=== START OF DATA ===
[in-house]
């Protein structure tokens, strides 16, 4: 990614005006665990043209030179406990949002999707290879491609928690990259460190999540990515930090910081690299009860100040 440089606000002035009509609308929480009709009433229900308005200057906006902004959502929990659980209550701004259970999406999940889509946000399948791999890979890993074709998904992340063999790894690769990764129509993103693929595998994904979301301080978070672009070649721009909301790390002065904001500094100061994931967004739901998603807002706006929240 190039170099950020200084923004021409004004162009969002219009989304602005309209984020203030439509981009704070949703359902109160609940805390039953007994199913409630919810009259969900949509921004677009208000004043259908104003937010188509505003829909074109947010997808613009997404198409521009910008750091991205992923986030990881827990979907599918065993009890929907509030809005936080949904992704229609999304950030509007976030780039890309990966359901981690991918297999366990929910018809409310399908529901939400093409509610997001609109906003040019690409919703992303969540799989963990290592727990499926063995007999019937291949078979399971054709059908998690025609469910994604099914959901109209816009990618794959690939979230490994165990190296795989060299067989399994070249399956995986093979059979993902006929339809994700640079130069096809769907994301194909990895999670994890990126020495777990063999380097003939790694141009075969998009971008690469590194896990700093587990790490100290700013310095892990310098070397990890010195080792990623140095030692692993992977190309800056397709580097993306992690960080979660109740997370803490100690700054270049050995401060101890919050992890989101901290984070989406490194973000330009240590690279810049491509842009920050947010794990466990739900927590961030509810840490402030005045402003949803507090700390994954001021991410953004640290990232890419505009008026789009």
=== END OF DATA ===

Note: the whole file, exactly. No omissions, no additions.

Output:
[in-house]
């Protein structure tokens, strides 16, 4: 990614005006665990043209030179406990949002999707290879491609928690990259460190999540990515930090910081690299009860100040 440089606000002035009509609308929480009709009433229900308005200057906006902004959502929990659980209550701004259970999406999940889509946000399948791999890979890993074709998904992340063999790894690769990764129509993103693929595998994904979301301080978070672009070649721009909301790390002065904001500094100061994931967004739901998603807002706006929240 190039170099950020200084923004021409004004162009969002219009989304602005309209984020203030439509981009704070949703359902109160609940805390039953007994199913409630919810009259969900949509921004677009208000004043259908104003937010188509505003829909074109947010997808613009997404198409521009910008750091991205992923986030990881827990979907599918065993009890929907509030809005936080949904992704229609999304950030509007976030780039890309990966359901981690991918297999366990929910018809409310399908529901939400093409509610997001609109906003040019690409919703992303969540799989963990290592727990499926063995007999019937291949078979399971054709059908998690025609469910994604099914959901109209816009990618794959690939979230490994165990190296795989060299067989399994070249399956995986093979059979993902006929339809994700640079130069096809769907994301194909990895999670994890990126020495777990063999380097003939790694141009075969998009971008690469590194896990700093587990790490100290700013310095892990310098070397990890010195080792990623140095030692692993992977190309800056397709580097993306992690960080979660109740997370803490100690700054270049050995401060101890919050992890989101901290984070989406490194973000330009240590690279810049491509842009920050947010794990466990739900927590961030509810840490402030005045402003949803507090700390994954001021991410953004640290990232890419505009008026789009």